That, my friends, is a kidney stone, and it is the sort of Christmas gift from Mother Nature that proves she’s a mean bitch with a sick sense of humor.
In my case, everything went away after about four hours. I felt OK Friday night and perfectly fine for most of Saturday. Sunday, around 3 in the morning, it all came back and did not go away. This led to a whole slew of exciting events:
For almost three days, I survived on a diet of pain pills, anti-nausea meds, water, clementine oranges, and herbal tea (not much taste, but at least it didn’t taste like plain water).
When we went to refill the prescriptions, we discussed the possibility of getting me a human-sized Cone o’ Shame to keep me from biting back at the damned stomach mice, but decided against it, on the grounds that I’m not flexible enough to get my teeth anywhere within three feet of my own stomach. Nice thick mittens might not be a bad idea in these circumstances, though.
Wednesday afternoon and evening, I captured several itty-bitty brown specks in the pee-filters. Joy! By dinner time, I felt well enough to have some Seussian Christmas roast beast, though it took a couple of additional days for my appetite to get back to normal.
By Friday morning, when I finally was able to see a doctor, my only remaining symptoms were the constipation and gas, which led to the final thrilling experience of the affair. I got to be a human pop gun! The solid waste backed up in my gut was quite solid indeed. It organized itself in a series of hard pellets, each separated from the next by a pocket of compressed gas. Once things started moving, it turned the bathroom into quite the shooting range. Pop! Tzing! Sploosh! (pause) Pop! Tzing, tzing, crash! Whoops, there goes the light bulb! (pause) Pop! Tzing! You get the idea. Picture a good ten minutes of this scene as all-natural pellets bounce off the porcelain and ricochet around the room trailing a high-pitched “whizzing” noise and a cloud of organically-grown propellent.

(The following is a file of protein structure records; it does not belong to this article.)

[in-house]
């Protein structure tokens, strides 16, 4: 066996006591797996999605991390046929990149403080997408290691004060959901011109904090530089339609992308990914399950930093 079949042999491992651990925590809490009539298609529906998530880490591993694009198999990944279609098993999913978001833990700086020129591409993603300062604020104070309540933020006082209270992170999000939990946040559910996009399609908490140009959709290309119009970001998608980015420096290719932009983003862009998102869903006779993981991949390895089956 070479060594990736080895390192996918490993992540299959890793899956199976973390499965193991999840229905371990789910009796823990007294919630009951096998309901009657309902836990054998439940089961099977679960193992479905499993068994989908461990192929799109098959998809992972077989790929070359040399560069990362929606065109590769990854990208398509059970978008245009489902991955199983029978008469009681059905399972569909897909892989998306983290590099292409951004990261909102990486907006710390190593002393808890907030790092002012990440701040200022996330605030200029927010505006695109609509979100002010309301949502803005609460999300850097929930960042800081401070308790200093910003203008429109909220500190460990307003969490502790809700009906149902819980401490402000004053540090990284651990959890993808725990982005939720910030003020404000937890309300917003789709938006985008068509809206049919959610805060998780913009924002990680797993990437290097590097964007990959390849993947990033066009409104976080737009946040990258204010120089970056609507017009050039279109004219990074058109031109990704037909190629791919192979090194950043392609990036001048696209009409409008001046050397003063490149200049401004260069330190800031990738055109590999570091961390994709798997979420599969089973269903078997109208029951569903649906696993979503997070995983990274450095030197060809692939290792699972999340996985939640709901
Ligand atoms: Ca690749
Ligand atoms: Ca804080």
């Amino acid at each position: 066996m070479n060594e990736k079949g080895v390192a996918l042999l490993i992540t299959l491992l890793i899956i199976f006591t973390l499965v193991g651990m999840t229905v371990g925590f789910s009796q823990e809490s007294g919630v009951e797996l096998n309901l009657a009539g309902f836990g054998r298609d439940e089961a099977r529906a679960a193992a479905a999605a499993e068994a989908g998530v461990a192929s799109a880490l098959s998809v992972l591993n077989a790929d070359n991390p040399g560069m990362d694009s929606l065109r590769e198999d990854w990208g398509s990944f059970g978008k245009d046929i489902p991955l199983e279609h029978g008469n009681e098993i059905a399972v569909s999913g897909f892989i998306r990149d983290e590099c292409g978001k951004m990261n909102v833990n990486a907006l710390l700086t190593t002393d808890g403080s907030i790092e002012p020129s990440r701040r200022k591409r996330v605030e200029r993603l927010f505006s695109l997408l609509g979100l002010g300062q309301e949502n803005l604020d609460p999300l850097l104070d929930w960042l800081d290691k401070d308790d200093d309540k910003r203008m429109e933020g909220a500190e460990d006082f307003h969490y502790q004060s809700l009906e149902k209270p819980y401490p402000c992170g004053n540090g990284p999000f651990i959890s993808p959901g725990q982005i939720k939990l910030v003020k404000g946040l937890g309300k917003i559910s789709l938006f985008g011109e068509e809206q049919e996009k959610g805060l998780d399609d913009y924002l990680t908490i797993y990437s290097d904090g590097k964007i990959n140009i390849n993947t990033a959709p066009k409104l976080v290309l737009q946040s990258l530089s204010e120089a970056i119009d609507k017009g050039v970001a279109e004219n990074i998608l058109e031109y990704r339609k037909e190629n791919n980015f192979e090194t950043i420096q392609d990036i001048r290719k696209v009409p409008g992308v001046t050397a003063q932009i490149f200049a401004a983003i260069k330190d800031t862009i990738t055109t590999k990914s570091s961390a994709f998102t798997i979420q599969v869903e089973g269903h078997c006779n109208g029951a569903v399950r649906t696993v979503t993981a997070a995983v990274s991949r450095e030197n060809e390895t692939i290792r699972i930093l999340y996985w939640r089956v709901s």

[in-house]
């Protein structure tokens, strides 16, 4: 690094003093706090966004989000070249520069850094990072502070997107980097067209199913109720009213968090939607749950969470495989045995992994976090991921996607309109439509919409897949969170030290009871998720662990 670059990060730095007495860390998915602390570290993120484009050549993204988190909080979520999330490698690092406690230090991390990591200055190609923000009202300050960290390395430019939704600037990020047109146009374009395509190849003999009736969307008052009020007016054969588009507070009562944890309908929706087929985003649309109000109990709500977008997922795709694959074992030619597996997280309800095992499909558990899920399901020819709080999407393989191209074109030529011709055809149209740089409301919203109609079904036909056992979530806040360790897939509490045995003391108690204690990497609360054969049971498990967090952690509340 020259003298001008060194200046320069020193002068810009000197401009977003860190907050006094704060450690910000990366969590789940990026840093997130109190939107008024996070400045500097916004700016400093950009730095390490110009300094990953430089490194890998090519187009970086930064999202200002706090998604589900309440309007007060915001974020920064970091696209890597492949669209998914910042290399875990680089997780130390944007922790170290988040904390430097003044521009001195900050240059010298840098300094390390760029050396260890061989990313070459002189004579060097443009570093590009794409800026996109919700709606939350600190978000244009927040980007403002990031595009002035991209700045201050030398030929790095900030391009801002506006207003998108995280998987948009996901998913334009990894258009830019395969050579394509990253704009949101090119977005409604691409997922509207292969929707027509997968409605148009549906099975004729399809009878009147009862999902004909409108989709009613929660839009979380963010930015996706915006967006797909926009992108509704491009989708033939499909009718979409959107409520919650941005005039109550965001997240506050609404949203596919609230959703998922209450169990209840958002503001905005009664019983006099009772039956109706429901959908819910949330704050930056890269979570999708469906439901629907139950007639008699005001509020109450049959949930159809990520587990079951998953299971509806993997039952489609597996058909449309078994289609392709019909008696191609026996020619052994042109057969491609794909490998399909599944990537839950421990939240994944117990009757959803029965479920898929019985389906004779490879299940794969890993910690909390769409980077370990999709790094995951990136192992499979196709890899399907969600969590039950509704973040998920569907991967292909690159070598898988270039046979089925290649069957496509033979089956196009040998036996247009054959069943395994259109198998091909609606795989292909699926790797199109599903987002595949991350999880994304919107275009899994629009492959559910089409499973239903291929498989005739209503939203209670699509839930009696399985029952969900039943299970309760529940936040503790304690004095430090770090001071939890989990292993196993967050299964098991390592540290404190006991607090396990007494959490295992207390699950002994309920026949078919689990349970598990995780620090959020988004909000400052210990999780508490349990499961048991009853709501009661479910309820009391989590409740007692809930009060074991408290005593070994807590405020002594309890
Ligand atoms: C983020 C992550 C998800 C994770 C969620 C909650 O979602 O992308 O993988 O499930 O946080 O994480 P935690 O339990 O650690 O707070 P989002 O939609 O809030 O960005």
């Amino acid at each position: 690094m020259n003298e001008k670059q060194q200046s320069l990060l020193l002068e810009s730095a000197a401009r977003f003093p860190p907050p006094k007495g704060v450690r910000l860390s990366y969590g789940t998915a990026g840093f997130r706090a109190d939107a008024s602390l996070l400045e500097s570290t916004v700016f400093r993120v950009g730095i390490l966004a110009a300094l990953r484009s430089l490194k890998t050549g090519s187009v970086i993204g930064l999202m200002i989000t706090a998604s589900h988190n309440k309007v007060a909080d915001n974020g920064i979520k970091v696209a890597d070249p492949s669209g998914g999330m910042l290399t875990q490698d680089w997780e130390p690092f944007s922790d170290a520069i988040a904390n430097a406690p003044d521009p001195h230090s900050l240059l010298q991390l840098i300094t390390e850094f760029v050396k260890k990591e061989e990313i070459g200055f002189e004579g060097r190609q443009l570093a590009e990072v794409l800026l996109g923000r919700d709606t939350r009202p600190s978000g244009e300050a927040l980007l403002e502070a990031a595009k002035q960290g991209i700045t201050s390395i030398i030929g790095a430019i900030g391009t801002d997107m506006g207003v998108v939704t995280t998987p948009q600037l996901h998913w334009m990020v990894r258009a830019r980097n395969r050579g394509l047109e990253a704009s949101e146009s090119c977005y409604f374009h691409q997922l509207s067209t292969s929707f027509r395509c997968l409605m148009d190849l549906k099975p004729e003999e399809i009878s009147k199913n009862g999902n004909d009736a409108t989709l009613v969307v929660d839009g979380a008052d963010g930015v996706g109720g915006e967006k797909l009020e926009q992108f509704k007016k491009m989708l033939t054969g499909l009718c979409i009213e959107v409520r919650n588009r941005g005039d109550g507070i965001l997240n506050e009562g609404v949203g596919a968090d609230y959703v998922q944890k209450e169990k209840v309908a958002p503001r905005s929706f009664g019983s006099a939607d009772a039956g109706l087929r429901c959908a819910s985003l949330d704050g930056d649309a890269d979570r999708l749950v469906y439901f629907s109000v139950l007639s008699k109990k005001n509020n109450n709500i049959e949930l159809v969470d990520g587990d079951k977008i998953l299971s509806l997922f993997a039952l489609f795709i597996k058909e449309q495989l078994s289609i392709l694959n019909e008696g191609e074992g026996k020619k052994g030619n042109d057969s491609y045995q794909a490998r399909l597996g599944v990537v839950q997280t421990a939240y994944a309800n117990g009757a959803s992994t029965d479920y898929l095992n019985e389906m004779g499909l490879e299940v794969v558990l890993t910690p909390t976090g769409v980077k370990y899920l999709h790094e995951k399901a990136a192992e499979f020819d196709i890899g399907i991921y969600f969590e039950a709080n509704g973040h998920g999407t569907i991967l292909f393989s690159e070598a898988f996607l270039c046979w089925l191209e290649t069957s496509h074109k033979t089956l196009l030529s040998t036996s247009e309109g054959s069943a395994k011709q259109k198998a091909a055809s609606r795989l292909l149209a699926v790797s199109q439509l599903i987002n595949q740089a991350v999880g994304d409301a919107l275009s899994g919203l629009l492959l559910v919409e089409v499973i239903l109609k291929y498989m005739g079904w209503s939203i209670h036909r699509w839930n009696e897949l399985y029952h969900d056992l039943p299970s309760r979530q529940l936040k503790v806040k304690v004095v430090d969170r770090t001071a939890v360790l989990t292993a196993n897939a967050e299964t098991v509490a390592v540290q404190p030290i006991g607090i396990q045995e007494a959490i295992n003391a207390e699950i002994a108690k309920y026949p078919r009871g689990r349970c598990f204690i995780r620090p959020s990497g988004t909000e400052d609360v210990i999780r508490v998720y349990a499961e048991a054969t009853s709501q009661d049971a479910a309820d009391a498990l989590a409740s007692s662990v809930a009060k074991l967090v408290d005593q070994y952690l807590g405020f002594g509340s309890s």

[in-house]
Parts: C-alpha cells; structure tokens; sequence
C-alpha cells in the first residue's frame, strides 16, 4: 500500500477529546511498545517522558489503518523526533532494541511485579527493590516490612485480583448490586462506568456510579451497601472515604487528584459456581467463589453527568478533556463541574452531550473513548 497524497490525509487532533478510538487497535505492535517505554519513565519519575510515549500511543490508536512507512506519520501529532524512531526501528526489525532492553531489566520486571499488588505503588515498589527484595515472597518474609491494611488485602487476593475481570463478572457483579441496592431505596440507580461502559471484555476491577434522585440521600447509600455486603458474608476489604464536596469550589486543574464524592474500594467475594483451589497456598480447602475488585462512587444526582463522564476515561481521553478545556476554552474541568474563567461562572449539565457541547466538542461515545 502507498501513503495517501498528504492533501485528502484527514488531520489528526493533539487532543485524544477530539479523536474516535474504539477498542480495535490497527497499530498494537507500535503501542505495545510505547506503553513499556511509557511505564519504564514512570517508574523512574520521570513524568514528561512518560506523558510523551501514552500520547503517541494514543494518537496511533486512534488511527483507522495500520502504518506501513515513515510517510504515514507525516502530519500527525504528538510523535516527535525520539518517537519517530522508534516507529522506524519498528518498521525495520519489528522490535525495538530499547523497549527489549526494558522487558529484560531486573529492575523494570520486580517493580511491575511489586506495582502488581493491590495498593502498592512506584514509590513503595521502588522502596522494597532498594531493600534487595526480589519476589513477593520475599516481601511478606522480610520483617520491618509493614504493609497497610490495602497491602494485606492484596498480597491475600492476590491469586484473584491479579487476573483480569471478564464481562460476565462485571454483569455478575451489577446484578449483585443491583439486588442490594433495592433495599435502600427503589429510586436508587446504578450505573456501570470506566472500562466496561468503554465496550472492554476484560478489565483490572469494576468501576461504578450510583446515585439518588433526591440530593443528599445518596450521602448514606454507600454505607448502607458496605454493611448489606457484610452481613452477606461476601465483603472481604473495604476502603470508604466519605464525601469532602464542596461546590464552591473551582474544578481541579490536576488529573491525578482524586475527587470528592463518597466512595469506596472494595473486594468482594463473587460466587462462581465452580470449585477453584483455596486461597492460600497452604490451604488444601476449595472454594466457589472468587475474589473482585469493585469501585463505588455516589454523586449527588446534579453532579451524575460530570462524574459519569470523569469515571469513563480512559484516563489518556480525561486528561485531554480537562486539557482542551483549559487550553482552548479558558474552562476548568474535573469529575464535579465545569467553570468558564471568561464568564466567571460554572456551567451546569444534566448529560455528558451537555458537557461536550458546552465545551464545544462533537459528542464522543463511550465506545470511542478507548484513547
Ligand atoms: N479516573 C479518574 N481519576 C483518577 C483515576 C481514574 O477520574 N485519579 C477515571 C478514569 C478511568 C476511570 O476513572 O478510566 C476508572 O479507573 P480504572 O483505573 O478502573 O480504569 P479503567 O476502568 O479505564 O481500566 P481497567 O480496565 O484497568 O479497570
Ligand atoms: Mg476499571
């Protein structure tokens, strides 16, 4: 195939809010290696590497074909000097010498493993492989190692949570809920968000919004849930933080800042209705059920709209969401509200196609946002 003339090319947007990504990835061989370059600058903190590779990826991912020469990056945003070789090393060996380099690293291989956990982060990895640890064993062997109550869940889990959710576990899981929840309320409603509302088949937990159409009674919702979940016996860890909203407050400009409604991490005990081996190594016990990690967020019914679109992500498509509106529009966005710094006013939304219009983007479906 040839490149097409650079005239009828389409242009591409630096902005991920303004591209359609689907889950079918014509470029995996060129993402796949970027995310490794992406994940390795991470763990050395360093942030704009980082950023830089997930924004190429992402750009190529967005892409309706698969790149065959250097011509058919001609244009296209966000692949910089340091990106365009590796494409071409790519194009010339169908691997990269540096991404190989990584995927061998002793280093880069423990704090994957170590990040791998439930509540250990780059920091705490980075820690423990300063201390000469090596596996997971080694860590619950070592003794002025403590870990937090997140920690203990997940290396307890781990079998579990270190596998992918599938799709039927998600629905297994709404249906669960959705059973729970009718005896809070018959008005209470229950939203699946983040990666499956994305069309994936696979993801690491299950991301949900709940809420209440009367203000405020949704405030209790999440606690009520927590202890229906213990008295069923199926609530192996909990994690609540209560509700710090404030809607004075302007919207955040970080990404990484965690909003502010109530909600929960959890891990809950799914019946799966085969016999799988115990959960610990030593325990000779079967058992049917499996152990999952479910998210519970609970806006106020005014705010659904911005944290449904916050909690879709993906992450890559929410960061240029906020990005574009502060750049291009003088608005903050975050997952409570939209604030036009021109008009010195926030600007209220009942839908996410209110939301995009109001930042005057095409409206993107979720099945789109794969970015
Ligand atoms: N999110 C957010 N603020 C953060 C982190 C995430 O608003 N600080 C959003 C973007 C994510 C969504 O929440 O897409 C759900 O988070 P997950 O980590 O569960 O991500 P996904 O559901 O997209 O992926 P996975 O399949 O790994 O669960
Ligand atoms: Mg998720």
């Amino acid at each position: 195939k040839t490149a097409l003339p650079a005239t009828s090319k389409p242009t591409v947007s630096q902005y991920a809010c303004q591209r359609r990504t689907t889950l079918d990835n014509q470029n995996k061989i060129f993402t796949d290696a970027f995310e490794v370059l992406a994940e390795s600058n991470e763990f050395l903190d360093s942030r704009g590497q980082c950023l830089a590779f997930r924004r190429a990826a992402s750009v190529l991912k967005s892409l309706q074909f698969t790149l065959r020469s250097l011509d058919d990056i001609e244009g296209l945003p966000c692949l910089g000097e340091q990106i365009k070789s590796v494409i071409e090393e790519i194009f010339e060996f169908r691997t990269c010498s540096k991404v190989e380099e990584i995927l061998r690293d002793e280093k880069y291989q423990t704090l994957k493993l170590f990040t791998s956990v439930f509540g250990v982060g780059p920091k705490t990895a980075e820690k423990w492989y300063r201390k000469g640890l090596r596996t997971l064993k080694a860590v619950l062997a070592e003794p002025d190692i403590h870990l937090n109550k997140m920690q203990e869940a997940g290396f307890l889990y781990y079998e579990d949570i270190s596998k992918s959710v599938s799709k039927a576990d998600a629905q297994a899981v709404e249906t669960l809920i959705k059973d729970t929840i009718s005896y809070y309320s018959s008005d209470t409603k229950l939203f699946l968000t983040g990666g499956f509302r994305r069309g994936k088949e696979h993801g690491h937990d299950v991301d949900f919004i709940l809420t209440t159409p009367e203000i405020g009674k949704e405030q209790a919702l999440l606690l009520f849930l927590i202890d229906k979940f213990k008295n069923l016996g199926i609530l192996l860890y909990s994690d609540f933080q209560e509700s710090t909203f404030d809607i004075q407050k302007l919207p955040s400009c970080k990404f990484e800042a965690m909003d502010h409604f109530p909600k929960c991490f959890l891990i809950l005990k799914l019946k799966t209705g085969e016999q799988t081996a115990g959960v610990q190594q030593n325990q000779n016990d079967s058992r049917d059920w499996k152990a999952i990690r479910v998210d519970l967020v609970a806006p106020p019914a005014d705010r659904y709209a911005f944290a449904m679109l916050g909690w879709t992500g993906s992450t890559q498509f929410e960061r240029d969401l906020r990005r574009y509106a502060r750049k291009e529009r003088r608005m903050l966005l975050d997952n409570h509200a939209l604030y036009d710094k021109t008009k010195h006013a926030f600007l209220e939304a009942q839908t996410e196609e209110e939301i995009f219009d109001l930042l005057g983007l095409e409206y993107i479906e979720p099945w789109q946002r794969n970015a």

Great way to spend the holidays, huh? And I was lucky! I only had about four days of the really awful part (waiting for the stones to pass). It could have been up to four weeks and/or required some form of intervention. Zapping stones with ultrasound or lasers sounds cool, but I’d prefer not to experience either one, thanks. Still less interested in any of the more invasive techniques. If you’re feeling brave, you can check out some of the thrilling possibilities–with pictures, even.
I don’t even get to keep the stones as a trophy: they’ve been sent off to a lab for analysis, so I can look forward to making dietary and lifestyle changes to reduce the odds of recurrence. Not that they would really make great trophies. I did mention that they were itty-bitty. Again, lucky. Kidney stones have been reported as large as golf balls. Picture that. Better yet, don’t picture that.
And hey, statistically speaking, there’s a 5-10% chance that you, the person reading this, will at some point in your life develop kidney stones (though your odds are about three times worse if you’re male than female). “Worse”? “Better”? Make that “three times greater”. Good luck!
Sucky gift, Mother Nature. Lousy job.